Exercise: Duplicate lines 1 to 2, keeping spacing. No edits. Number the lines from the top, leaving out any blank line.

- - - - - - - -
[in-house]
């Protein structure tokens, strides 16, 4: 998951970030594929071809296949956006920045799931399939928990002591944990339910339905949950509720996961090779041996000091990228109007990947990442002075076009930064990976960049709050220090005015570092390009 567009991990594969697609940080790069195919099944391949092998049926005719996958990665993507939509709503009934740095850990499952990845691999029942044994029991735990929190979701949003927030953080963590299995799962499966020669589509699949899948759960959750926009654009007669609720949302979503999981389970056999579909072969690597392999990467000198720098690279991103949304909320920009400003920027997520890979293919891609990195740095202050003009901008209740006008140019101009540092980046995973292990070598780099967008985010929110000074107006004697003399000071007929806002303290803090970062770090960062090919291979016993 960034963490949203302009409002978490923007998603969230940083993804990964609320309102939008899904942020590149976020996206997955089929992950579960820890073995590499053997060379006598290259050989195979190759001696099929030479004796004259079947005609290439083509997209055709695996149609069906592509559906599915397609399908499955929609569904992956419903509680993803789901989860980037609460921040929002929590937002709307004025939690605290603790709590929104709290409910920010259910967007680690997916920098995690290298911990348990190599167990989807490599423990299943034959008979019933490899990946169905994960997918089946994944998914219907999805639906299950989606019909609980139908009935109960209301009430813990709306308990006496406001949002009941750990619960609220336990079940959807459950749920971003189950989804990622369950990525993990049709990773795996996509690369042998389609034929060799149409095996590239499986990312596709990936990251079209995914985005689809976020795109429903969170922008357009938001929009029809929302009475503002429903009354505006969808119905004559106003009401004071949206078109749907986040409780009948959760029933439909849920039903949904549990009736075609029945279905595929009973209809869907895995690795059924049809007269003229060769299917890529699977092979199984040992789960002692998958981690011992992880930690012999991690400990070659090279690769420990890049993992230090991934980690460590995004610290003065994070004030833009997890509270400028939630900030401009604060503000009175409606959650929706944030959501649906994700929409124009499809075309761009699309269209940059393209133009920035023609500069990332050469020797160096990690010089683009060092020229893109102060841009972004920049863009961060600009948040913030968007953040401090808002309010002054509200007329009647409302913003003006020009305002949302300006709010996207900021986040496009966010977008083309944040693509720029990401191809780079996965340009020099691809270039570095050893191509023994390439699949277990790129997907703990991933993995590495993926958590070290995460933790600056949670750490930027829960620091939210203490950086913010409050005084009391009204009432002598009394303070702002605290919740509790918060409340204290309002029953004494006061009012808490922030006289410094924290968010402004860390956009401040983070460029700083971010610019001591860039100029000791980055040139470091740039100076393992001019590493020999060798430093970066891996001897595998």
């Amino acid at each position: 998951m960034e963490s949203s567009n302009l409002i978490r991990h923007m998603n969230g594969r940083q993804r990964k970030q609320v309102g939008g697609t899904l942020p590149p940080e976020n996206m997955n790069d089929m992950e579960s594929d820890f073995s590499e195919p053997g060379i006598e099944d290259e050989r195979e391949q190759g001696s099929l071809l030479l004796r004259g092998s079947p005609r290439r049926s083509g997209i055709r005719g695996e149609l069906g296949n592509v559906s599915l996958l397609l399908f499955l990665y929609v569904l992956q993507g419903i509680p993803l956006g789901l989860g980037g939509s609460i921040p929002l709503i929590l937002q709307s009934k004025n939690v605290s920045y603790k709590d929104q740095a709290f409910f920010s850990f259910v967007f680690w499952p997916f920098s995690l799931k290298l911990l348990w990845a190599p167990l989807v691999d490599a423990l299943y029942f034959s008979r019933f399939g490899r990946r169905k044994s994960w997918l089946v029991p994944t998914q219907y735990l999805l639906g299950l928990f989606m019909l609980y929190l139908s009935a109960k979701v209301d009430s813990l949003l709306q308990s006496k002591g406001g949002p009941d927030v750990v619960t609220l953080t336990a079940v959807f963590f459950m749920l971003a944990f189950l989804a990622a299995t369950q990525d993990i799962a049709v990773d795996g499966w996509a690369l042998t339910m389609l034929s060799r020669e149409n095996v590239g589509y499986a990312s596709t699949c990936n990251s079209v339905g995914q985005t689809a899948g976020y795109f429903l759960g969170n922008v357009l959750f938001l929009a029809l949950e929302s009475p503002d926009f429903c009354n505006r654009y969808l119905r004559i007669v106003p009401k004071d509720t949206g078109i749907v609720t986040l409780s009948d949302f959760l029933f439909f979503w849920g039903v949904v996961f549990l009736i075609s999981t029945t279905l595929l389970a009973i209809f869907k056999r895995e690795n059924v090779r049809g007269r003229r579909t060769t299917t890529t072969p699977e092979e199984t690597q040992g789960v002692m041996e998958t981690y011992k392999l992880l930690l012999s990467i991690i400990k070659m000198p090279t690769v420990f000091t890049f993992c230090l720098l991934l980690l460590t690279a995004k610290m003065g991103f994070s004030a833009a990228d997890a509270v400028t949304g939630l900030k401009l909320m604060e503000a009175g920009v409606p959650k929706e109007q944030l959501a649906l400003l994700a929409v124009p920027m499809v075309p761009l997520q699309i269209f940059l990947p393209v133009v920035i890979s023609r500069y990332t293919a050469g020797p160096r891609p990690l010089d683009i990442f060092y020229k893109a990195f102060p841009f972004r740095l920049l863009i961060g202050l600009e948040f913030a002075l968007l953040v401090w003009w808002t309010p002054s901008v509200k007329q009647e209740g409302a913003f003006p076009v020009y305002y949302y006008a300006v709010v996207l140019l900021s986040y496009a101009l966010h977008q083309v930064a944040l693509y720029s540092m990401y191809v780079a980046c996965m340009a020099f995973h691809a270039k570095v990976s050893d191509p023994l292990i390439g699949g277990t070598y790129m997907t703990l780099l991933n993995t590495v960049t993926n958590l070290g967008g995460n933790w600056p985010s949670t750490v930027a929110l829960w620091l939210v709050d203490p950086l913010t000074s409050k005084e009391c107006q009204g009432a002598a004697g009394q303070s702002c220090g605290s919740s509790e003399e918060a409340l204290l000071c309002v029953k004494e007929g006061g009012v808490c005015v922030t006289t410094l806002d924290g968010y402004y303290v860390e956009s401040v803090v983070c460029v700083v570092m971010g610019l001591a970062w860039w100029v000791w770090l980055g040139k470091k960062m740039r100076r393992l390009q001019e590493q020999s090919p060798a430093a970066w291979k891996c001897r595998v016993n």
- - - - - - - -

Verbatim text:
[in-house]
């Protein structure tokens, strides 16, 4: 998951970030594929071809296949956006920045799931399939928990002591944990339910339905949950509720996961090779041996000091990228109007990947990442002075076009930064990976960049709050220090005015570092390009 567009991990594969697609940080790069195919099944391949092998049926005719996958990665993507939509709503009934740095850990499952990845691999029942044994029991735990929190979701949003927030953080963590299995799962499966020669589509699949899948759960959750926009654009007669609720949302979503999981389970056999579909072969690597392999990467000198720098690279991103949304909320920009400003920027997520890979293919891609990195740095202050003009901008209740006008140019101009540092980046995973292990070598780099967008985010929110000074107006004697003399000071007929806002303290803090970062770090960062090919291979016993 960034963490949203302009409002978490923007998603969230940083993804990964609320309102939008899904942020590149976020996206997955089929992950579960820890073995590499053997060379006598290259050989195979190759001696099929030479004796004259079947005609290439083509997209055709695996149609069906592509559906599915397609399908499955929609569904992956419903509680993803789901989860980037609460921040929002929590937002709307004025939690605290603790709590929104709290409910920010259910967007680690997916920098995690290298911990348990190599167990989807490599423990299943034959008979019933490899990946169905994960997918089946994944998914219907999805639906299950989606019909609980139908009935109960209301009430813990709306308990006496406001949002009941750990619960609220336990079940959807459950749920971003189950989804990622369950990525993990049709990773795996996509690369042998389609034929060799149409095996590239499986990312596709990936990251079209995914985005689809976020795109429903969170922008357009938001929009029809929302009475503002429903009354505006969808119905004559106003009401004071949206078109749907986040409780009948959760029933439909849920039903949904549990009736075609029945279905595929009973209809869907895995690795059924049809007269003229060769299917890529699977092979199984040992789960002692998958981690011992992880930690012999991690400990070659090279690769420990890049993992230090991934980690460590995004610290003065994070004030833009997890509270400028939630900030401009604060503000009175409606959650929706944030959501649906994700929409124009499809075309761009699309269209940059393209133009920035023609500069990332050469020797160096990690010089683009060092020229893109102060841009972004920049863009961060600009948040913030968007953040401090808002309010002054509200007329009647409302913003003006020009305002949302300006709010996207900021986040496009966010977008083309944040693509720029990401191809780079996965340009020099691809270039570095050893191509023994390439699949277990790129997907703990991933993995590495993926958590070290995460933790600056949670750490930027829960620091939210203490950086913010409050005084009391009204009432002598009394303070702002605290919740509790918060409340204290309002029953004494006061009012808490922030006289410094924290968010402004860390956009401040983070460029700083971010610019001591860039100029000791980055040139470091740039100076393992001019590493020999060798430093970066891996001897595998």